Again, thank you for taking the time to go over it and offer your thoughts. I know this document was no small task to review.
4 days ago
Full Disclosure: I have received an early review copy of this book to read and review rather than paying for a finalized copy. As such, some things I may mention will potentially differ in slight ways from the print copy.

My Metrics
I feel obliged to measure this book by the expressed purpose. It would be easy to judge the book based on how directly useful it is to an experienced individual or to measure it against the specifics of a subjective location. Someone living in the tropics could easily rank this book several points lower than someone living in a moderate to cold climate. I believe doing so would be unfair. I'm also going to attempt to address things in a manner not already covered by other reviews.

As such, here are the expressed intents of the book:
  • Be a book which is directed at those with limited or no experience with permaculture solutions and which can be given freely to others by those who have purchased copies.
  • Offer solutions for a colder climate range as a primary focus, while also offering some solutions that can be used elsewhere.
  • Express information as factually as possible as ideas that have been filtered via crowdsourcing.
  • Address potential solutions to a focused number of global problems rather than attempting to address all of them.
  • To keep the solutions and discussions tightly focused and limit the pages dedicated to a given topic so as to stay within a reasonable page count.
  • Provide a simple method to further dive into any topic which you may find of value.


  • With those intentions in mind, I would say this book reaches a solid 9.5 out of 10 Acorns.

    Overview
    The book is clear from the onset that these are opinions. Opinions backed by experience and numbers, and honed through the minds of many, but still opinions.  As it goes through the topics, the authors touch lightly on the information freely available elsewhere. Just enough to give the reader the information they need to understand. They then expand on these with new information. I feel the target reader will be able to readily navigate the content and find clear solutions to get their minds whirling with ideas. For those of us who are more experienced or familiar with the data, the rehash is not intrusive and there is a surprising amount of new information to dig into.

    A Deeper Dive
    Some formatting felt odd to me, but since this is an advanced copy, there's still only the most basic formatting in place. The one that struck me most was the use of 'Chapter 1' before 'Part 1'. I would have liked for the introduction chapter of Part 0 was just that. An introduction rather than a chapter. It's a nitpick and didn't influence my rating, but it is something I would have personally liked to see changed when they do the final edits.

    I would have liked to see the eco scale noted to use average watts rather than average cost. It's easy enough to convert or to simply look up the average watts, but as a personal opinion, I feel that watts won't change the same way that costs do. Cheap energy costs in your area might not indicate less energy use after all. I am hoping that this is adjusted in the final print, but I don't think it really prevents you from understanding in the least. I actually like this eco scale since the first level is about beating the average. Just about anyone can understand that and at least 50 percent of us are able to manage it.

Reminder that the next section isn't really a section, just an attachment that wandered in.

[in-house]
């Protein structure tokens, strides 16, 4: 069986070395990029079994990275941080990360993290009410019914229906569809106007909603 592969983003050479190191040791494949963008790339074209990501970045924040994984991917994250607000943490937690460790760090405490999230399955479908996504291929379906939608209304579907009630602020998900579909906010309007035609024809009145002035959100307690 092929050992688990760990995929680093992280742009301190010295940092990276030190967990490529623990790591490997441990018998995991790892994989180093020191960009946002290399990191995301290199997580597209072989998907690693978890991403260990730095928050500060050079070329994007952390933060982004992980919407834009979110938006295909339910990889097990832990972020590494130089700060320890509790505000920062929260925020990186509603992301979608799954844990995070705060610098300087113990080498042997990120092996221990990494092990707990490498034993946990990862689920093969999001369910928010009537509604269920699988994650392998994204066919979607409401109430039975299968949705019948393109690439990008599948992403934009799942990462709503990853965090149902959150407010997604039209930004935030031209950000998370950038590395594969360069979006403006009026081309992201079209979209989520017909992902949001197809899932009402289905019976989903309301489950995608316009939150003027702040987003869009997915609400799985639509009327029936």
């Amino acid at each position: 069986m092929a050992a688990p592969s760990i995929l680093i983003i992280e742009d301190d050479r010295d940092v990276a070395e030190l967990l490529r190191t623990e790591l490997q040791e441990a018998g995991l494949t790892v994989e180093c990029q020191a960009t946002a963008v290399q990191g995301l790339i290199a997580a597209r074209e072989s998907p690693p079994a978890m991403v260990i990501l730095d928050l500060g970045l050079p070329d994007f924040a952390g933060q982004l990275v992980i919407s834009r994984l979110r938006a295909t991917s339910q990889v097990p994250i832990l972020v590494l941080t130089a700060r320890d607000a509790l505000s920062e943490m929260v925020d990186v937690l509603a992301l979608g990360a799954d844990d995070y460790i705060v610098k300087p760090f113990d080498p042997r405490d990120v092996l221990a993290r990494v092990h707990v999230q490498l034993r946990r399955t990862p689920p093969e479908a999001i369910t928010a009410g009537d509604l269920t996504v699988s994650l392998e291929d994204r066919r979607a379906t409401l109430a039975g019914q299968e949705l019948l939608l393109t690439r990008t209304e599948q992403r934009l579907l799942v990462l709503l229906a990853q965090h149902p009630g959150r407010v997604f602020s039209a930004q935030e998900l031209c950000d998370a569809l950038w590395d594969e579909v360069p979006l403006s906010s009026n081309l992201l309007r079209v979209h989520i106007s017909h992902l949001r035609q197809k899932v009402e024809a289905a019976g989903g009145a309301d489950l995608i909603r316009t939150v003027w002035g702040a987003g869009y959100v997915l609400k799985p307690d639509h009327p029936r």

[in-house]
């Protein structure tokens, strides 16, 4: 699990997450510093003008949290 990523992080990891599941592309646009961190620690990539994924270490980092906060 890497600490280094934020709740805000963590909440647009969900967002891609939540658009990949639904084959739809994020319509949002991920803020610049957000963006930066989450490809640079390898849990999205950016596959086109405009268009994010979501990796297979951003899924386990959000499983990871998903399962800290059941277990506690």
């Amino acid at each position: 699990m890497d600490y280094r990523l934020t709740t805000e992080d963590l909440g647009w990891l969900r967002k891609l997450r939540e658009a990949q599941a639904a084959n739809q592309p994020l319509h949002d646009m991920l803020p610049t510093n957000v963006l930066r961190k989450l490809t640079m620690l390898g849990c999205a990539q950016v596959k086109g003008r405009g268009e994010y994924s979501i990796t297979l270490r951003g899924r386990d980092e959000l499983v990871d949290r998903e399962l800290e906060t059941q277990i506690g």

The biggest shock of reading it was my opinion by the end regarding form. I am a staunch lover of physical books. If given the option, I will almost always choose a physical book. With this book, I feel that the proper experience requires an E-reader. There are bound to be people who'd rather receive a copy physically and that's just fine. Still, a physical owner is missing out.

    The book is loaded with hundreds of footnotes. Instead of a huge appendix of information at the end of the book for these footnotes, they exist as links on the very bottom of the page where they appear. As you read, you can follow the links for topics that draw you in and then dive down the rabbit hole to learn far more on the Permies site. I can't begin to overstate the value of this in accomplishing the expressed purpose of this book. An unaware reader can instantly link to a wealth of information on every aspect of each topic in the book.

    Conclusion:
    I think that within the scope of its intended purpose, this book accomplishes the goals masterfully. I love that the focus was on colder environments, which don't see nearly the same amount of focus as Tropical and Sub-tropical climates for permaculture designs. Yes, those of us who are already familiar will be reading a lot of things we already know, but there's still a lot to take away. For those with no experience, every topic area is kept to a small block that can be read in a few minutes. It's an easy book to read a bit and set aside as you need. It's almost impossible to find yourself in a situation where you need to reread to remember what the chapter was about. Go into it with the correct expectations and you'll find there is a lot of value to the book.